New system could be used to build a camera that pans and zooms with no moving parts
WASHINGTON, Sept. 25, 2013—To capture all the details of a crime scene, you might take many photos at close range. To get the whole scene at once, you could use a wide-angle or fisheye lens; but without an especially large lens you would be sacrificing the fine resolution that would help you catch that partial footprint you might otherwise have missed. Now a new type of miniature camera system promises to give users a big picture view without sacrificing high-resolution. Researchers from the University of California, San Diego will describe their novel device at The Optical Society's (OSA) Annual Meeting, Frontiers in Optics (FiO) 2013, taking place Oct. 6-10 in Orlando, Fla.
The new imager achieves the optical performance of a full-size wide-angle lens in a device less than one-tenth of the volume. It has a 100x range of focus, meaning it can image anything between half a meter and 500 meters away, and it has 0.2-milliradian resolution, equivalent to 20/10 human vision. Such a system could enable high-resolution imaging in micro-unmanned aerial vehicles, or smartphone photos more comparable to those from a full size single-lens reflex (SLR) camera, the researchers say.
"The major commercial application may be compact wide-angle imagers with so much resolution that they'll provide wide-field pan and 'zoom' imaging with no moving parts," said project leader Joseph Ford, a professor in the Jacobs School of Engineering at UC San Diego.
To engineer the new system, researchers turned to monocentric lenses made of concentric glass shells, which are perfectly round like glass marbles. Their symmetry allows them to produce wide-angle images with high resolution and hardly any of the geometrical distortions common to fisheye lenses.
Though researchers have tried to use monocentric lenses for high-resolution wide-angle viewing in the past, they ran into two main problems. First, they had trouble conveying the rich information collected by the lens to electronic sensors that could record the image. Ford's team addressed this problem using a dense array of glass optical fiber bundles that are polished to a concave curve on one side so that they perfectly align with the lens' surface.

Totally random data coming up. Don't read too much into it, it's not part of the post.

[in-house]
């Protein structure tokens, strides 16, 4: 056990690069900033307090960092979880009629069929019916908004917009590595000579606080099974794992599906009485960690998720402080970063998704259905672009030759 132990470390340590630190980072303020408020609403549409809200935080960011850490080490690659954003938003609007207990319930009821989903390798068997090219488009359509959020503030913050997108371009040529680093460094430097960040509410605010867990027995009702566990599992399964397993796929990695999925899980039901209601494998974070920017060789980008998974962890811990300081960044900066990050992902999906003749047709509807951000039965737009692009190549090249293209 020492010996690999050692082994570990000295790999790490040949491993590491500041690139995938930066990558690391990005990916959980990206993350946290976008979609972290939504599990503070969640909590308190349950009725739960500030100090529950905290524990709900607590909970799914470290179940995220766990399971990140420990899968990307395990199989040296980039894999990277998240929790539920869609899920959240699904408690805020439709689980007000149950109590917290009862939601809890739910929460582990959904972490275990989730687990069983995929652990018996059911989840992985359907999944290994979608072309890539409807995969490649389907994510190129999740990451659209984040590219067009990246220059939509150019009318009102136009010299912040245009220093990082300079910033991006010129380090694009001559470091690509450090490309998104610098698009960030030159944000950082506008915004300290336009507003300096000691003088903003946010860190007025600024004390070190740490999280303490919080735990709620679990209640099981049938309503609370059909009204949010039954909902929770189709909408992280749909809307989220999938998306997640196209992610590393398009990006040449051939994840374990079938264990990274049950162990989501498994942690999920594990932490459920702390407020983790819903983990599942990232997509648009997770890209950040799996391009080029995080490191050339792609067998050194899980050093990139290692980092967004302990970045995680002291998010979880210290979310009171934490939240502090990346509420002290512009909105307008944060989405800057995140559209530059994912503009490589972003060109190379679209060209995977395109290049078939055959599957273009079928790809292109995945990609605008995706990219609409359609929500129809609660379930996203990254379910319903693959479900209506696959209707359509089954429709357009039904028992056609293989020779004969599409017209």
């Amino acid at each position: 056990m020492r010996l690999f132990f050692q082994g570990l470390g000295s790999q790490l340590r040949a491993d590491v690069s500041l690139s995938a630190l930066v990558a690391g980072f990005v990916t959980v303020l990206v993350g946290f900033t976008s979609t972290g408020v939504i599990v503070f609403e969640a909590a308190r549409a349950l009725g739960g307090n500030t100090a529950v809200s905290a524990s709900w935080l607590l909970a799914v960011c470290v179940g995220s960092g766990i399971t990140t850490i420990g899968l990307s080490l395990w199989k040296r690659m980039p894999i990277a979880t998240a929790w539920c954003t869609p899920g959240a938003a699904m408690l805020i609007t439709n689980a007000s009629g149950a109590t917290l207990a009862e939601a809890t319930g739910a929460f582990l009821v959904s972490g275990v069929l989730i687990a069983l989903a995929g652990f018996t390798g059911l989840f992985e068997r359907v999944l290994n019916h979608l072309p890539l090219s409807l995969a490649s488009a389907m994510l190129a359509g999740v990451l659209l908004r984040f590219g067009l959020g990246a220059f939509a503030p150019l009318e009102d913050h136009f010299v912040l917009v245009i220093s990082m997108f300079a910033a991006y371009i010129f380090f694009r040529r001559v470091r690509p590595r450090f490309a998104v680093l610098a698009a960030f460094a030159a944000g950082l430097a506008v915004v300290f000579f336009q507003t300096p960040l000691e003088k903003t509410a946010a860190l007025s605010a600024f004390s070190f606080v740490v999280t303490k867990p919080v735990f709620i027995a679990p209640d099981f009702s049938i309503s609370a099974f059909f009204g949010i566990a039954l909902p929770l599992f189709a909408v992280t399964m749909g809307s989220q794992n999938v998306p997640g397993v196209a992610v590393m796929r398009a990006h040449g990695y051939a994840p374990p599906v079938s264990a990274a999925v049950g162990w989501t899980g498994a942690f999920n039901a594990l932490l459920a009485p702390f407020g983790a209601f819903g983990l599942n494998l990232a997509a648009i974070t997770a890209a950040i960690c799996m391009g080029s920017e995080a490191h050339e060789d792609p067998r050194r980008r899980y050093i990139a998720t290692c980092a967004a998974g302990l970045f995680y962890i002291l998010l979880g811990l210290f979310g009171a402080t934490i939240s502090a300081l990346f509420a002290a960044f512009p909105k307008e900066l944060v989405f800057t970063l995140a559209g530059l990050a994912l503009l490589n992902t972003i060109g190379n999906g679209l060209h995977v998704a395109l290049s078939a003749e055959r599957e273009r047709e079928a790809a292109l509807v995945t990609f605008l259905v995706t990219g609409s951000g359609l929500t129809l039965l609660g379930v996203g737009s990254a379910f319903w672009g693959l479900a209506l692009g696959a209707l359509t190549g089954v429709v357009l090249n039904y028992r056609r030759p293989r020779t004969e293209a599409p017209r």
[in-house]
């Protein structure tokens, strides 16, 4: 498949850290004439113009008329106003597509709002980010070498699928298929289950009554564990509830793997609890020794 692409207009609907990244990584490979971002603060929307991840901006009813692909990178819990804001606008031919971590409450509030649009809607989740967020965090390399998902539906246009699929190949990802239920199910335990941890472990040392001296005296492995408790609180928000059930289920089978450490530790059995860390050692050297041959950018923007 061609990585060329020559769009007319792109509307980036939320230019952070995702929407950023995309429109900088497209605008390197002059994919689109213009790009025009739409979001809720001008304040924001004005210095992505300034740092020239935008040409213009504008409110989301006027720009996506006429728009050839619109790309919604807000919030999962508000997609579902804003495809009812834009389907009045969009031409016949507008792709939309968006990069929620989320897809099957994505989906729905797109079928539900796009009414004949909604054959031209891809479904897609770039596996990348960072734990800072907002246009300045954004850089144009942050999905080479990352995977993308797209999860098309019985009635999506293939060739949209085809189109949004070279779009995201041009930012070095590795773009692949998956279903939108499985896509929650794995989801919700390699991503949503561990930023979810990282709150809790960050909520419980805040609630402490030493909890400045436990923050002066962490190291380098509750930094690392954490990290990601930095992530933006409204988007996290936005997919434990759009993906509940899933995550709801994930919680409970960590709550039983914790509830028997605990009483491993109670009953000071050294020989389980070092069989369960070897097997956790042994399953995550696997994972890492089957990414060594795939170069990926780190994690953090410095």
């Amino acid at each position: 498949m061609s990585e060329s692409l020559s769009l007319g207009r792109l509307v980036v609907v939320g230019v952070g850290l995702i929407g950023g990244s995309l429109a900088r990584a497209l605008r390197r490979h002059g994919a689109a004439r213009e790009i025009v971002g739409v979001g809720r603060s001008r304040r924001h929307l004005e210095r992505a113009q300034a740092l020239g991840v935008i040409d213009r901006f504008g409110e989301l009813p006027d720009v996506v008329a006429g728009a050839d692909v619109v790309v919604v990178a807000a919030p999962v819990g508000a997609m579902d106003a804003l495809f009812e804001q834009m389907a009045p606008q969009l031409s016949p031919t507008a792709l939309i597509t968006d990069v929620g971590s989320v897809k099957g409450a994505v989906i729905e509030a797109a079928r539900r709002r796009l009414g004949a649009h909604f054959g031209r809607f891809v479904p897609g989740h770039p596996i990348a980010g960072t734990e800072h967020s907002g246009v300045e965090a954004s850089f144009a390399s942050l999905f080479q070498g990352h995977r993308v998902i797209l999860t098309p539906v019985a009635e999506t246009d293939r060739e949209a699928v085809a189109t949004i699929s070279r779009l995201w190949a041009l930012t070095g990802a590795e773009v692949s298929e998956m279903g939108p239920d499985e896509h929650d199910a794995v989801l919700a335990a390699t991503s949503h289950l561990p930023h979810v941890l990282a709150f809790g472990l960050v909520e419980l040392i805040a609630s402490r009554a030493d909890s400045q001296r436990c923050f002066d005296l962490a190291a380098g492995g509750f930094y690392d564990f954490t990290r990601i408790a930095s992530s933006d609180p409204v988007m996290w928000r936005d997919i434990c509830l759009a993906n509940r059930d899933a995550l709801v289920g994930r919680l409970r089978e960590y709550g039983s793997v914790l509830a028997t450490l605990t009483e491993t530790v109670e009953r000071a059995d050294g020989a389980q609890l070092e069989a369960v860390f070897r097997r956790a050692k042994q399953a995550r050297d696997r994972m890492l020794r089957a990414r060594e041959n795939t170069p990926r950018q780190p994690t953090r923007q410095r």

A second problem involved focusing. Researchers had expected that the fibers would have to move in and out to focus to different distances, or the lens would only provide perfect focus for a single direction. Ford's team showed that the changes in axial distance between fibers and lens did not distort the image.
In his talk, Ford will describe a prototype system with a monocentric lens with 12 mm focal length, making it ultra-wide-angle, and a single imaging fiber bundle connected to a 5-megapixel image sensor. Ford and his colleagues at UC San Diego and Distant Focus Corporation are currently assembling a 30-megapixel prototype and plan to go even bigger in the future. "Next year, we'll build an 85-megapixel imager with a 120-degree field of view, more than a dozen sensors, and an F/2 lens – all in a volume 'roughly the size of a walnut,'" he said.
The project is part of the DARPA-funded "SCENICC" (Soldier Centric Imaging via Computational Cameras) program.